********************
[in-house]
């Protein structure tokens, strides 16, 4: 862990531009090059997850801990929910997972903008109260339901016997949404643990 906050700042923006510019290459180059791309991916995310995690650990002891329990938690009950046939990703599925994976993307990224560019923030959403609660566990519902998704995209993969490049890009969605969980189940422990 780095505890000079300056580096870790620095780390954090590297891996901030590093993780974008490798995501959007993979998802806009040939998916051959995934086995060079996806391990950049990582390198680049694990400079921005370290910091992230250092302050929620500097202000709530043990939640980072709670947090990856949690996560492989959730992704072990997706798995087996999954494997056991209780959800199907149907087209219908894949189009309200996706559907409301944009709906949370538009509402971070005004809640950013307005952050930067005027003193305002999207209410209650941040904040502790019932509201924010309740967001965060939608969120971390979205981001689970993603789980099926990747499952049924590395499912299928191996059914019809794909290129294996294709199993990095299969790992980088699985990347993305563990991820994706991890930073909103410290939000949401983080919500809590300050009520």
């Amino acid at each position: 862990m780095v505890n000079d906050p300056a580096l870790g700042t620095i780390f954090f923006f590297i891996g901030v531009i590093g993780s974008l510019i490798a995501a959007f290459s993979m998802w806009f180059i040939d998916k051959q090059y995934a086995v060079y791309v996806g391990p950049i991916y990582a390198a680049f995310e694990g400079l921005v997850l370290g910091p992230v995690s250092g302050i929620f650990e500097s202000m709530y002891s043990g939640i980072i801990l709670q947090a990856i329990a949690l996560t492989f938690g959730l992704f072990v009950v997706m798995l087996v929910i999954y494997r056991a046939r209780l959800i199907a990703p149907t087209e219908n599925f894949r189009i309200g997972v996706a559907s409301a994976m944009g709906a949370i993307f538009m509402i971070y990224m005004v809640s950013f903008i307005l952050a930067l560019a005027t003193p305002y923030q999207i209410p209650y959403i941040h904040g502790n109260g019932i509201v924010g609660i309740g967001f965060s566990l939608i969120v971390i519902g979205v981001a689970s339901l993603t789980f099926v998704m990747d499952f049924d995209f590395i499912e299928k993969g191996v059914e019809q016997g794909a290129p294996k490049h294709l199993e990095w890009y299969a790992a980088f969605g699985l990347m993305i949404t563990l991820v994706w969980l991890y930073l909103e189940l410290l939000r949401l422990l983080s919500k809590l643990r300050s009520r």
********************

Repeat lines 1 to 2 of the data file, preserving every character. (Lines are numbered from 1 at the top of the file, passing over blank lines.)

[in-house]
């Protein structure tokens, strides 16, 4: 862990531009090059997850801990929910997972903008109260339901016997949404643990 906050700042923006510019290459180059791309991916995310995690650990002891329990938690009950046939990703599925994976993307990224560019923030959403609660566990519902998704995209993969490049890009969605969980189940422990 780095505890000079300056580096870790620095780390954090590297891996901030590093993780974008490798995501959007993979998802806009040939998916051959995934086995060079996806391990950049990582390198680049694990400079921005370290910091992230250092302050929620500097202000709530043990939640980072709670947090990856949690996560492989959730992704072990997706798995087996999954494997056991209780959800199907149907087209219908894949189009309200996706559907409301944009709906949370538009509402971070005004809640950013307005952050930067005027003193305002999207209410209650941040904040502790019932509201924010309740967001965060939608969120971390979205981001689970993603789980099926990747499952049924590395499912299928191996059914019809794909290129294996294709199993990095299969790992980088699985990347993305563990991820994706991890930073909103410290939000949401983080919500809590300050009520």